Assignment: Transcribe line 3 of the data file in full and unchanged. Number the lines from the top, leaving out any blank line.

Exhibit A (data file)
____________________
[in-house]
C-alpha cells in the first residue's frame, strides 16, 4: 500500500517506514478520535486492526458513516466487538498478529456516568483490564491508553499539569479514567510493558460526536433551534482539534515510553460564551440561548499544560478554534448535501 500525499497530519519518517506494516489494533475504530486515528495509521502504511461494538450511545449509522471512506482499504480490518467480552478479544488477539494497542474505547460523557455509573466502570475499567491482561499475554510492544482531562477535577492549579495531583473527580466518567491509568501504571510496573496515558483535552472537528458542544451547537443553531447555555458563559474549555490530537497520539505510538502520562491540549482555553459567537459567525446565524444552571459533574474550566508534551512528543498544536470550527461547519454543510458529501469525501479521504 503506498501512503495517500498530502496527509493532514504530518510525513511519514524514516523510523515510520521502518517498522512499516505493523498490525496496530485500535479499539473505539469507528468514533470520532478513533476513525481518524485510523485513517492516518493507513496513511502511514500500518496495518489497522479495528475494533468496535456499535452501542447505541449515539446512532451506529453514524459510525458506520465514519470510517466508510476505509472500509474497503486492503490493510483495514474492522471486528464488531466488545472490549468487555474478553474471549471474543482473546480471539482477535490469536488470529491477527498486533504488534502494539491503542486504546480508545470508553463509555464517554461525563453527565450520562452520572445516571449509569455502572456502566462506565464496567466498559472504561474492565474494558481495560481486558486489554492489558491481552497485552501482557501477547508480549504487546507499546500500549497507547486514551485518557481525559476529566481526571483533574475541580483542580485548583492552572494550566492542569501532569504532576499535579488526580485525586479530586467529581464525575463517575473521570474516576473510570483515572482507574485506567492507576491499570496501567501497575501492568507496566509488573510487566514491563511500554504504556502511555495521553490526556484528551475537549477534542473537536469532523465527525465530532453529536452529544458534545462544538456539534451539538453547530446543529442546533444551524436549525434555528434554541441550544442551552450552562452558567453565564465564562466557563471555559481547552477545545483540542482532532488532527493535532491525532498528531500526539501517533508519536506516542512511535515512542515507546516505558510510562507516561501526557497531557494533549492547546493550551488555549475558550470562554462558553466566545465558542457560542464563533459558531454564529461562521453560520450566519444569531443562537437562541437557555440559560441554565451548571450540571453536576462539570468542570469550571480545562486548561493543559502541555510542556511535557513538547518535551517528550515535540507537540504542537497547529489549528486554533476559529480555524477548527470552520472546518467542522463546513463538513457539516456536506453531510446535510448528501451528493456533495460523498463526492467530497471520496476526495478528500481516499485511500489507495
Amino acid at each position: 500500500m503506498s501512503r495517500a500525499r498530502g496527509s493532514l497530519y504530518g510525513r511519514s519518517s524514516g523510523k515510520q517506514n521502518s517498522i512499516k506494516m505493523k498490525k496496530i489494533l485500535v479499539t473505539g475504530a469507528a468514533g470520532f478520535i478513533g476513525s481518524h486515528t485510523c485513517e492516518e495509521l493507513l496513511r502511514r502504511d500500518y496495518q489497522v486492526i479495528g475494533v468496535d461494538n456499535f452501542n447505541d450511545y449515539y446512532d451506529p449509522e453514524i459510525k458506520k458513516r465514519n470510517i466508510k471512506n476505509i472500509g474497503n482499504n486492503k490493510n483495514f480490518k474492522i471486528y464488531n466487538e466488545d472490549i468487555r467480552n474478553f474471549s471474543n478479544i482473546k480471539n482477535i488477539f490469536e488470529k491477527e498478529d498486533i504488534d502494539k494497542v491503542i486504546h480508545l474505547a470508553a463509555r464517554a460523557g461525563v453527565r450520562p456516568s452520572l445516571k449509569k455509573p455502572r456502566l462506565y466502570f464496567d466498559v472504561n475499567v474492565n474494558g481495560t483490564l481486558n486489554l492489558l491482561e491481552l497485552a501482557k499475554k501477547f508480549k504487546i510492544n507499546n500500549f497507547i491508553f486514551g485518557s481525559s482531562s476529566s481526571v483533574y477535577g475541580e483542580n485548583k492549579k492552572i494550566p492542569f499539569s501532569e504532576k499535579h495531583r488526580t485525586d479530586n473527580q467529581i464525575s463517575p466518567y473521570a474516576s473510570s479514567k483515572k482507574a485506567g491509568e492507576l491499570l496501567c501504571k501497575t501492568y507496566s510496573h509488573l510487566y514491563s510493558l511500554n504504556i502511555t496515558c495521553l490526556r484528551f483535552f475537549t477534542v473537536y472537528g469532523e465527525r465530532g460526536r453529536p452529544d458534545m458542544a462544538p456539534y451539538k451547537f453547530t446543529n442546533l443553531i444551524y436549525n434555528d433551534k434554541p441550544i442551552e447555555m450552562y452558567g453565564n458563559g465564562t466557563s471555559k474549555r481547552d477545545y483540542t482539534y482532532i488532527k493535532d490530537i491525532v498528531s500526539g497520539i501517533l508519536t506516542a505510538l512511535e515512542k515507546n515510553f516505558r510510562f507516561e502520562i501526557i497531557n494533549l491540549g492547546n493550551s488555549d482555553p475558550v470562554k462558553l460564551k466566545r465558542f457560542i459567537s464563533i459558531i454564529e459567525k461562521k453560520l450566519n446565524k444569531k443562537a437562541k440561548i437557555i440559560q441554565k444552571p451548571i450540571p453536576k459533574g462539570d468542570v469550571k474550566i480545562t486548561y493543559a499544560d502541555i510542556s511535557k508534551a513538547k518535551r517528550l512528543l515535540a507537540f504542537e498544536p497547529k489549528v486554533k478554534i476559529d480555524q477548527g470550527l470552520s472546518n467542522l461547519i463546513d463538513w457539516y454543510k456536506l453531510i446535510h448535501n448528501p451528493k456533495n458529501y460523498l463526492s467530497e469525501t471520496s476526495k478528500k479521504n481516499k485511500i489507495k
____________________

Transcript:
Amino acid at each position: 500500500m503506498s501512503r495517500a500525499r498530502g496527509s493532514l497530519y504530518g510525513r511519514s519518517s524514516g523510523k515510520q517506514n521502518s517498522i512499516k506494516m505493523k498490525k496496530i489494533l485500535v479499539t473505539g475504530a469507528a468514533g470520532f478520535i478513533g476513525s481518524h486515528t485510523c485513517e492516518e495509521l493507513l496513511r502511514r502504511d500500518y496495518q489497522v486492526i479495528g475494533v468496535d461494538n456499535f452501542n447505541d450511545y449515539y446512532d451506529p449509522e453514524i459510525k458506520k458513516r465514519n470510517i466508510k471512506n476505509i472500509g474497503n482499504n486492503k490493510n483495514f480490518k474492522i471486528y464488531n466487538e466488545d472490549i468487555r467480552n474478553f474471549s471474543n478479544i482473546k480471539n482477535i488477539f490469536e488470529k491477527e498478529d498486533i504488534d502494539k494497542v491503542i486504546h480508545l474505547a470508553a463509555r464517554a460523557g461525563v453527565r450520562p456516568s452520572l445516571k449509569k455509573p455502572r456502566l462506565y466502570f464496567d466498559v472504561n475499567v474492565n474494558g481495560t483490564l481486558n486489554l492489558l491482561e491481552l497485552a501482557k499475554k501477547f508480549k504487546i510492544n507499546n500500549f497507547i491508553f486514551g485518557s481525559s482531562s476529566s481526571v483533574y477535577g475541580e483542580n485548583k492549579k492552572i494550566p492542569f499539569s501532569e504532576k499535579h495531583r488526580t485525586d479530586n473527580q467529581i464525575s463517575p466518567y473521570a474516576s473510570s479514567k483515572k482507574a485506567g491509568e492507576l491499570l496501567c501504571k501497575t501492568y507496566s510496573h509488573l510487566y514491563s510493558l511500554n504504556i502511555t496515558c495521553l490526556r484528551f483535552f475537549t477534542v473537536y472537528g469532523e465527525r465530532g460526536r453529536p452529544d458534545m458542544a462544538p456539534y451539538k451547537f453547530t446543529n442546533l443553531i444551524y436549525n434555528d433551534k434554541p441550544i442551552e447555555m450552562y452558567g453565564n458563559g465564562t466557563s471555559k474549555r481547552d477545545y483540542t482539534y482532532i488532527k493535532d490530537i491525532v498528531s500526539g497520539i501517533l508519536t506516542a505510538l512511535e515512542k515507546n515510553f516505558r510510562f507516561e502520562i501526557i497531557n494533549l491540549g492547546n493550551s488555549d482555553p475558550v470562554k462558553l460564551k466566545r465558542f457560542i459567537s464563533i459558531i454564529e459567525k461562521k453560520l450566519n446565524k444569531k443562537a437562541k440561548i437557555i440559560q441554565k444552571p451548571i450540571p453536576k459533574g462539570d468542570v469550571k474550566i480545562t486548561y493543559a499544560d502541555i510542556s511535557k508534551a513538547k518535551r517528550l512528543l515535540a507537540f504542537e498544536p497547529k489549528v486554533k478554534i476559529d480555524q477548527g470550527l470552520s472546518n467542522l461547519i463546513d463538513w457539516y454543510k456536506l453531510i446535510h448535501n448528501p451528493k456533495n458529501y460523498l463526492s467530497e469525501t471520496s476526495k478528500k479521504n481516499k485511500i489507495k